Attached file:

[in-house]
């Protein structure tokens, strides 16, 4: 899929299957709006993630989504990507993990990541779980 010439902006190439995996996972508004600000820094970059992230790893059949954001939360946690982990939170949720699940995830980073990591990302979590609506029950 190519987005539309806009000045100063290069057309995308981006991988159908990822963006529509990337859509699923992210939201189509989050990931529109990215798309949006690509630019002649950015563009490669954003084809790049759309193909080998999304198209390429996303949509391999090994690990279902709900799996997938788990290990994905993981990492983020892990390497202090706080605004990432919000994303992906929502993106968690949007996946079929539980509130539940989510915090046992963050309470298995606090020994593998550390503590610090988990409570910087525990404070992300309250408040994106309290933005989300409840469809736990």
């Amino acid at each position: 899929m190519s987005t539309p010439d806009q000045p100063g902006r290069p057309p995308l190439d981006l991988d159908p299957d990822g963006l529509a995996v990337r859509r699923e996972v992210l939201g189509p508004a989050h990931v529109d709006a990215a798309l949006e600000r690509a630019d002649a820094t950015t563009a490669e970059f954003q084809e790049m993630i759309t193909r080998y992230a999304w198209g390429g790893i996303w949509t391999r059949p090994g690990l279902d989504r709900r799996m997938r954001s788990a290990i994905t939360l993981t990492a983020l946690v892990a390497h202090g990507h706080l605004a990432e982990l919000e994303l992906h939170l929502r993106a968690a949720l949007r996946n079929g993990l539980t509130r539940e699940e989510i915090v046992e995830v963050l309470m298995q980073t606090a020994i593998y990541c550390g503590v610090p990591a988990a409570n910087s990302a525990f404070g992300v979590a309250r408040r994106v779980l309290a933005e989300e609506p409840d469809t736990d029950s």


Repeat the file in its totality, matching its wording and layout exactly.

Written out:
[in-house]
């Protein structure tokens, strides 16, 4: 899929299957709006993630989504990507993990990541779980 010439902006190439995996996972508004600000820094970059992230790893059949954001939360946690982990939170949720699940995830980073990591990302979590609506029950 190519987005539309806009000045100063290069057309995308981006991988159908990822963006529509990337859509699923992210939201189509989050990931529109990215798309949006690509630019002649950015563009490669954003084809790049759309193909080998999304198209390429996303949509391999090994690990279902709900799996997938788990290990994905993981990492983020892990390497202090706080605004990432919000994303992906929502993106968690949007996946079929539980509130539940989510915090046992963050309470298995606090020994593998550390503590610090988990409570910087525990404070992300309250408040994106309290933005989300409840469809736990």
């Amino acid at each position: 899929m190519s987005t539309p010439d806009q000045p100063g902006r290069p057309p995308l190439d981006l991988d159908p299957d990822g963006l529509a995996v990337r859509r699923e996972v992210l939201g189509p508004a989050h990931v529109d709006a990215a798309l949006e600000r690509a630019d002649a820094t950015t563009a490669e970059f954003q084809e790049m993630i759309t193909r080998y992230a999304w198209g390429g790893i996303w949509t391999r059949p090994g690990l279902d989504r709900r799996m997938r954001s788990a290990i994905t939360l993981t990492a983020l946690v892990a390497h202090g990507h706080l605004a990432e982990l919000e994303l992906h939170l929502r993106a968690a949720l949007r996946n079929g993990l539980t509130r539940e699940e989510i915090v046992e995830v963050l309470m298995q980073t606090a020994i593998y990541c550390g503590v610090p990591a988990a409570n910087s990302a525990f404070g992300v979590a309250r408040r994106v779980l309290a933005e989300e609506p409840d469809t736990d029950s």